Each year during the Medicare Open Enrollment Period (OEP) and Annual Election Period (AEP), seniors face an uphill task. Deciding on an insurance plan for the next year can be a painstaking process. Depending on where you live, you could have dozens of options in front of you. And with insurance companies ramping up on allowed advertising during this time, you may quickly find yourself inundated with marketing. So how do you choose the best plan? Cue the licensed Medicare agent.
Seniors rely on agents for help deciding how to enroll in Medicare, and they can be an invaluable resource when wading through all the different policies. That said, not all agents deliver the same services in every area. Before you start working with an agent, you should understand the basics of how the system works.
What is a licensed Medicare agent?
While each state will have different requirements, Medicare agents must be licensed to sell insurance in your state and certified to work with Medicare plans. Here are a few other Medicare agent facts you should know:
- Licensed agents pass an annual test administered by the Centers for Medicare & Medicaid Services (CMS).
- All agents earn a commission from the provider whose plan you sign up for. But not all agents are contracted with all providers.
- To discourage Medicare scams, agents must follow a strict set of rules and are never allowed to
- charge a fee for their services,
- offer you bonuses for signing up, or
- visit your home unless you specifically invite them.
Always confirm your agent’s license is current by checking the status with your state’s insurance department.
Choosing the right agent
Regardless of where you live, not all agents sell every plan available in your area. Of course, if you live in a more populated area you’ll automatically have access to more plan options. Rural areas have fewer, but you should still be able to find the best-fit plan for you.
A good agent lays out all your options without pushing you toward one plan or another. And they tell you about all plans that meet your specific needs—even if they aren’t contracted with that provider. That includes advising you on the pros and cons of sticking with your current plan.
There are two types of agents: captive and independent. While both have to meet the same requirements and follow the same Medicare rules, there are some important differences.
Captive agents are contracted to work with one provider. No, they haven’t been kidnapped! They’re “captive” because they can only offer you policies offered by that provider. Captive agents are helpful because they’re experts on the plans they sell. They can provide in-depth details that independent agents selling different plans from different insurers may leave out.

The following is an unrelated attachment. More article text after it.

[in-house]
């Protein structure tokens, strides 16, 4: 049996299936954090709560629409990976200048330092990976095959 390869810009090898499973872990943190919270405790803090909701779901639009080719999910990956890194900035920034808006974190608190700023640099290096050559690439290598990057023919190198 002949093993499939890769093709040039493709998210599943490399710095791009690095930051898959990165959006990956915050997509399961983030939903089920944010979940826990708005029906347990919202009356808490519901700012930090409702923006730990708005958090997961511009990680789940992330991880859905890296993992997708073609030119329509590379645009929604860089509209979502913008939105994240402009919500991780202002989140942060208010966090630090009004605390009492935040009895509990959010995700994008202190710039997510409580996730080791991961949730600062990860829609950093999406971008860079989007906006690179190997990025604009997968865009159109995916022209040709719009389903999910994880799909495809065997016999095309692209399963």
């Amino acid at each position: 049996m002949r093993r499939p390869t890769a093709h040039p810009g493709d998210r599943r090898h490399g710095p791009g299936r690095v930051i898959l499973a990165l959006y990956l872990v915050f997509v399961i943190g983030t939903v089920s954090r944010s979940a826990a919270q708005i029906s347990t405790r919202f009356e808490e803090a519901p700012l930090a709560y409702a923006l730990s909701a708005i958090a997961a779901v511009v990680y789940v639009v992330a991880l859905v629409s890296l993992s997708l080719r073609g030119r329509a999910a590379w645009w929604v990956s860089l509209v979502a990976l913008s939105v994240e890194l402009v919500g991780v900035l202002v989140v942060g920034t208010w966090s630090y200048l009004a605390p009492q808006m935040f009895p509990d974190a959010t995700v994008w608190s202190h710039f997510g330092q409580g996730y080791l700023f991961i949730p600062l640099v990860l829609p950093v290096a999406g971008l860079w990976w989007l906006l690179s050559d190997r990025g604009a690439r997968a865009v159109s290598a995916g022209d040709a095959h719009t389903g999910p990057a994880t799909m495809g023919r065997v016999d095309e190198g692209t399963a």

If you know you want to stick with a specific provider, consider working with a captive agent. But if you choose to work with a captive agent, and you want to research competing plans, you’ll have to do that on your own.
Independent agents are also called brokers. Brokers aren’t contracted with any single insurance provider. They can show you plans from different providers and help you choose the best one. And since they aren’t particularly loyal to one provider over another, they have no stake in what plan you choose.
Be careful though, because even independent agents may exclude some of your options. Even with their expanded access, they’re still not necessarily contracted with every provider in your area. To confirm you’re seeing all available plans, use the Medicare Plan finder to determine what’s available where you live, and compare the results to the policies your agent presents.
Guidelines for working with an agent
Before you start working with an agent, gather the following information. These details will help them help you more efficiently:
- Current health needs: Compile a list of current prescriptions, medical conditions and doctors to share with your agent so you can focus on plans that cover your predictable costs and ensure your doctors are in-network.
- Location: Coverage can differ based on where you’re located, so if you plan on travelling a lot or living between two homes, let your agent know.
- Finances: Be prepared to share basic financial information to find out if you’re eligible for aid to help pay premiums.
Don’t be afraid to take the time to shop around! Make a point to connect with at least two or three agents before you decide on one. Read reviews, ask friends or family for recommendations, or search for licensed agents here.
Do I need an agent to find Medicare plans in my area?
You can always opt to self-enroll in Medicare but doing your own research will take a little legwork. If you don’t want the help of an agent, the Medicare Plan finder is a good starting point. You’ll find all the plan options in your area there.
Whether you work with an agent or not, make sure you look at all your options and get quotes from multiple insurers. We can help walk you through all your Medicare insurance options to find a plan that meets your needs and your budget!
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